Dietary Supplements Do We Need Them?
By Charles Hopkins
Published 04/21/2006 | Nutrition
People who are young and healthy rarely think of taking dietary supplement, but when illness hits or age progresses, with its attendant health problems and lack of energy, the search begins for a dietary supplement that might provide that long sought for holy grail, eternal youth.
No dietary supplement can provide that, but with the assiduous use of vitamins and minerals, we can often achieve optimum health for our age group and certainly ease the symptoms of diseases we may suffer from.
Dietary supplements can be divided into two main types; nutritional, (vitamins and minerals and amino acids) and botanical (herbal types).
But is it really necessary for someone who is young and healthy to take dietary supplements? You may consider that your diet is healthy enough, but vegetables and dairy food can only be as good as the soil in which they are grown and many farmers will agree that their soil is worn out. Why else do they have to add chemical fertilizers at ever increasing rates? If the soil were farmed organically, instead of with an eye to profit all the time, it would be in much better health and so would we.
Another point to consider is the freshness (or otherwise) of the products we buy. Most vegetables are at least a week old by the time they get to our homes. Although many are kept in cool storage, this length of time causes the nutritional value to greatly decrease. Fruit is often picked before ripe and put into cold storage for weeks or months, then when it is needed, hit with a gas to make it ripen quickly. This gas is supposed to be safe in small amounts, but it is carcinogenic.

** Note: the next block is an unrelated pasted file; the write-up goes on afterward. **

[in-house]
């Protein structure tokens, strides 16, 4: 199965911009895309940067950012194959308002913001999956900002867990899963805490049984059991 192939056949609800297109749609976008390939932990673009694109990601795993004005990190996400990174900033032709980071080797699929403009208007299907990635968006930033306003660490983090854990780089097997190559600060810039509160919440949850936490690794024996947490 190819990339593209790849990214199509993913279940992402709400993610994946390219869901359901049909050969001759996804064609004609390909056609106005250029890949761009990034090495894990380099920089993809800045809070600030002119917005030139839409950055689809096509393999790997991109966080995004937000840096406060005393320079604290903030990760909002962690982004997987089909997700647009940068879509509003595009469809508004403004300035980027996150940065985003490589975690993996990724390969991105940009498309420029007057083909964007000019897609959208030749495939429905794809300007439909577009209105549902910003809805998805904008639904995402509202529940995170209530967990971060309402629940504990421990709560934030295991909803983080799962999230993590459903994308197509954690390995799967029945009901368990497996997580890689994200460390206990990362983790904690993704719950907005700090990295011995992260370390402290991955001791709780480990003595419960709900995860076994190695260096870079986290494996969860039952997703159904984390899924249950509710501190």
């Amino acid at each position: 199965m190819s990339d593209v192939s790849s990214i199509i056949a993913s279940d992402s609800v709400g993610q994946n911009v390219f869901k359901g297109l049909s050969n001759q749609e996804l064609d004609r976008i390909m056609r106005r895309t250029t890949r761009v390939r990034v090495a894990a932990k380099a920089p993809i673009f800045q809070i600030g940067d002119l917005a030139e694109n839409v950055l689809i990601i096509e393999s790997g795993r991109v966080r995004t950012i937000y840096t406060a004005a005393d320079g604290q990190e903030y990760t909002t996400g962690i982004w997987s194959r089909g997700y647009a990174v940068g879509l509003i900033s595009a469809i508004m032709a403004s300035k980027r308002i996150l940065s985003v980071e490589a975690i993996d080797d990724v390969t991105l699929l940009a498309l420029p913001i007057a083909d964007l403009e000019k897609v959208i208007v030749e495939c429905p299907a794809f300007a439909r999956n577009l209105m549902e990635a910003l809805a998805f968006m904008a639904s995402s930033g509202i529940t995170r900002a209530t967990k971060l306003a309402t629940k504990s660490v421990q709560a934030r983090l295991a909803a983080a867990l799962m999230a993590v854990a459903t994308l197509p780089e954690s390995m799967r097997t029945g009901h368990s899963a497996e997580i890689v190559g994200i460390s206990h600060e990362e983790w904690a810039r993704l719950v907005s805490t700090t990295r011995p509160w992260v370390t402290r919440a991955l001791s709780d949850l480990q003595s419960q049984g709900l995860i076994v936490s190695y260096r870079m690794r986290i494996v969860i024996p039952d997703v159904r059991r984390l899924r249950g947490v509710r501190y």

Some dietary supplement exponents declare lack of magnesium to be a major cause of high blood pressure. People who have found the usual blood pressure medications to cause more discomfort than they cure tried out magnesium supplements and in some cases were able to stop using their prescription medication entirely within two months. Of course, you should never do this without consulting your health care professional.
There are some people who claim that dietary supplements do nothing but give us expensive urine. That may be true if you have a super healthy diet and are therefore less likely to be lacking in vitamins, but health-care professionals are increasingly advising extra supplements for those under stress such as illness, pregnancy, or periods of sudden growth spurts.
If your tongue is inflamed and you suffer from loss of appetite, shortness of breath, are irritable, forgetful and mentally sluggish, you may have a folic acid deficiency. Folic acid is one of the B group of vitamins and most animal and plant foods are poor sources of it. The exception is liver which most people dont eat a lot of these days. Some habits and diseases like celiac disease, alcoholism and irritable bowel syndrome, also play a major part in causing a deficiency of this vitamin, so if you suffer from any of these problems, ask your doctor if you need a supplement.